Herpesviruses in action
The genetic material of the herpes virus consists of DNA, as in humans. Once it has invaded human cells, it infiltrates its genome into the cell nucleus. There is the molecular machinery, with the genetic information read from the DNA and transcribed into RNA molecules. This RNA then determines which proteins are formed by the cell.
In the nucleus, the virus takes over within a few hours after infection complete control about this machinery. It uses them to make their own proteins from the cell and multiply massively. The formation of cellular proteins soon becomes a minor matter. In the end, the host cell dies and releases thousands of new viruses that infect other cells.
Reading the human DNA is disturbed
Virologists led by Prof. Lars Dölken from the University of Würzburg are now presenting new details from this process in cooperation with the bioinformatics team of Prof. Caroline Friedel (LMU Munich). Her works are in the journal Nature Communications released (“Wide-spread disruption of host transcription termination in HSV-1 infection”, Andrzej J. Rutkowski, Florian Erhard, Anne L’Hernault, Thomas Bonfert, Markus Schilhabel, Colin Crump, Philip Rosenstiel, Stacey Efstathiou, Ralf Zimmer, Caroline C. Friedel, Lars Dolken. Nature Communications, May 20, 2015, DOI: 10.1038 / ncomms8126).
The researchers have analyzed in cell cultures, such as infection of human connective tissue cells (fibroblasts) with HSV-1 Time runs and what happens with the totality of RNA molecules in the cells. They used a new method. With it, they can selectively purify the RNA molecules formed at certain times after the start of the infection and examine them with high-throughput sequencing.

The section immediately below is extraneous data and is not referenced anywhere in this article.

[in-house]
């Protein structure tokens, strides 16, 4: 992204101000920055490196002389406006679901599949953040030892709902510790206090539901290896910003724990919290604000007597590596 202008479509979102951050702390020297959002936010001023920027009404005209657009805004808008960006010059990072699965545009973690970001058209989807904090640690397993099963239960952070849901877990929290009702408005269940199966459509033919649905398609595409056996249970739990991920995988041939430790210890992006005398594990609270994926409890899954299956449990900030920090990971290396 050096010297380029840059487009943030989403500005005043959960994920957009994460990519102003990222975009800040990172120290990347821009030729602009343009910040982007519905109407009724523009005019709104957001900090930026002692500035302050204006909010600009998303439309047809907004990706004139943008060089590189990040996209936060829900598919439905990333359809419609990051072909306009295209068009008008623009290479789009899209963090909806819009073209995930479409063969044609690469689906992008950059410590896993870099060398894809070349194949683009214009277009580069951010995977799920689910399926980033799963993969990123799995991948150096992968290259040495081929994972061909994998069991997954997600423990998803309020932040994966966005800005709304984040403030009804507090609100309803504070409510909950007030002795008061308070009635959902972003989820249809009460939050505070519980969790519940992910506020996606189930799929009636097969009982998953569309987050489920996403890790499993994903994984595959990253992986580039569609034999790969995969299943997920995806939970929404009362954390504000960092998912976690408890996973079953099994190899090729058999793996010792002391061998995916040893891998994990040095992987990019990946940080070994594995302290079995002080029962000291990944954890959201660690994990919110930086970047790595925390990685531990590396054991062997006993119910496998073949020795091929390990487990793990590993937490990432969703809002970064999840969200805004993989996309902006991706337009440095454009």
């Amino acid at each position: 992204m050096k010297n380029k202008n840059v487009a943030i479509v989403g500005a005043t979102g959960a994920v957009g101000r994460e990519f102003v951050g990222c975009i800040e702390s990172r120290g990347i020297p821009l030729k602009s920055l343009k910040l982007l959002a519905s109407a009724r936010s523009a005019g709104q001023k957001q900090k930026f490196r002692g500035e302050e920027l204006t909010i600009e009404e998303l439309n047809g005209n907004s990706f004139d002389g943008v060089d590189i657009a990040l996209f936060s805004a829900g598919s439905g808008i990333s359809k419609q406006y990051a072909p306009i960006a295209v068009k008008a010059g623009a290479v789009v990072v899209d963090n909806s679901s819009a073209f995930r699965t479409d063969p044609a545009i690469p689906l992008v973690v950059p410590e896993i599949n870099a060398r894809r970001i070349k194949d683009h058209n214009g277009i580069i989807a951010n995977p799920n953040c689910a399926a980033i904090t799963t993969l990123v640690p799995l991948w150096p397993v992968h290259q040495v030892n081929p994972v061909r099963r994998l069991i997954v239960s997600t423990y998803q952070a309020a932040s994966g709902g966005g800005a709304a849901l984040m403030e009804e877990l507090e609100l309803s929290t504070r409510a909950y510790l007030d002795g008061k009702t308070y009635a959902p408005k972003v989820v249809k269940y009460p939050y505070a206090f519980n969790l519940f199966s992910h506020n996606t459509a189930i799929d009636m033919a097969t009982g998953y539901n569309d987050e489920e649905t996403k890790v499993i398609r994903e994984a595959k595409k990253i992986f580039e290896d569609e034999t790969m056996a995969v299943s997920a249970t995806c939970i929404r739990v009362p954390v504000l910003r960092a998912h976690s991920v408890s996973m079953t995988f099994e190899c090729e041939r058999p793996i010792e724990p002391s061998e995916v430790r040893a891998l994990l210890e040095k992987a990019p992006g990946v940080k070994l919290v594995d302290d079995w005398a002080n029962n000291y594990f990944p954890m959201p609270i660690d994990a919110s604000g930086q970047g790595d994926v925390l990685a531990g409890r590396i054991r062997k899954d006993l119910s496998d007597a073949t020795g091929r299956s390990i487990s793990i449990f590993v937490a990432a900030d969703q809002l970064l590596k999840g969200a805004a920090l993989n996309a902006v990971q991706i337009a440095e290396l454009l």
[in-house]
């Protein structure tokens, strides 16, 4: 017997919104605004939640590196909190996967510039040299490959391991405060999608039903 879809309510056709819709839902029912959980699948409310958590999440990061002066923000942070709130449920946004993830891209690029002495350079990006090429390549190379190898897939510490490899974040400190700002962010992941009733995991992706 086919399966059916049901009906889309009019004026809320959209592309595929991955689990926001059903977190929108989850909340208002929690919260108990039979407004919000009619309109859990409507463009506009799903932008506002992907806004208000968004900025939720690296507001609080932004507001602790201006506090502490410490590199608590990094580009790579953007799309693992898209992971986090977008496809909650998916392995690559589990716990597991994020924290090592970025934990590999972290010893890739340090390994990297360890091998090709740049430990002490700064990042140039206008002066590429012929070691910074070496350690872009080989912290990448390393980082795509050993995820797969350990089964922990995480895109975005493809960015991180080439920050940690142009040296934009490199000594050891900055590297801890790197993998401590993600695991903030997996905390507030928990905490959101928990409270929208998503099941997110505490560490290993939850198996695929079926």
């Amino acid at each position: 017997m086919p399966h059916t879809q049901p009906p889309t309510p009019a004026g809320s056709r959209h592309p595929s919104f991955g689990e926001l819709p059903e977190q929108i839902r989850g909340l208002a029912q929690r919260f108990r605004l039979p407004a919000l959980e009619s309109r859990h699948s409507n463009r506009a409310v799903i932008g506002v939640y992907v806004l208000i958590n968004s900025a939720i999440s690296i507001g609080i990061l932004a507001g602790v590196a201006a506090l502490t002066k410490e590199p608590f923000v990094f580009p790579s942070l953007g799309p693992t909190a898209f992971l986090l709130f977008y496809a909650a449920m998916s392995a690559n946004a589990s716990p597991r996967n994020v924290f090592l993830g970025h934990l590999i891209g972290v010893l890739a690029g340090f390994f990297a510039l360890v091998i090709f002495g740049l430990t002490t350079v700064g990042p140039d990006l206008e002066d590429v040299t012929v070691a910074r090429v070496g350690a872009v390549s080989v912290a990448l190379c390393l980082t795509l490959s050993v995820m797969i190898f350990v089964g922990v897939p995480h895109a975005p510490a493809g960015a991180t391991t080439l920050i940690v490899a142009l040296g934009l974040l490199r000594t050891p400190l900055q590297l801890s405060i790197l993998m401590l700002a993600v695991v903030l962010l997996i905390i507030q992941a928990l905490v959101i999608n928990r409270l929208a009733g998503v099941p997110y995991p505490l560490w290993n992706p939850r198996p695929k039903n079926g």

Natural defense reactions slowed down
Three to four hours after the infection, the scientists were able to observe a completely unexpected effect: The reading process on the human DNA stops no longer at the intended places, but simply continues to run, often over several adjacent genes. That’s how you get massively unusable RNA products, which are no longer properly processed into proteins. The DNA of the virus, however, is completely correctly written off. So the virus probably prevents Defense reactions of the host cell and increases the production of its own proteins.
Hundreds of genes are awakened, but remain silent
The newly discovered mechanism may give the impression that the virus additionally activates many genes in the cell – but this is not true. “Experimental data has probably been misinterpreted in the past,” concludes the researchers. According to their findings, hundreds of cellular genes that seem to be activated by the viruses are not translated into proteins even eight hours after infection. “Contrary to other studies, we also found no evidence that the viruses in general inhibit the further processing of RNA in the nucleus, the so-called splicing,” said Dölken. Instead, it comes to unusual splice operations that have not been described so far.
The research team from Würzburg, Cambridge and Munich has set a methodological milestone with this work: With a single experimental approach it is possible to record the totality of changes in the reading and further processing of RNA and its effects on protein production.
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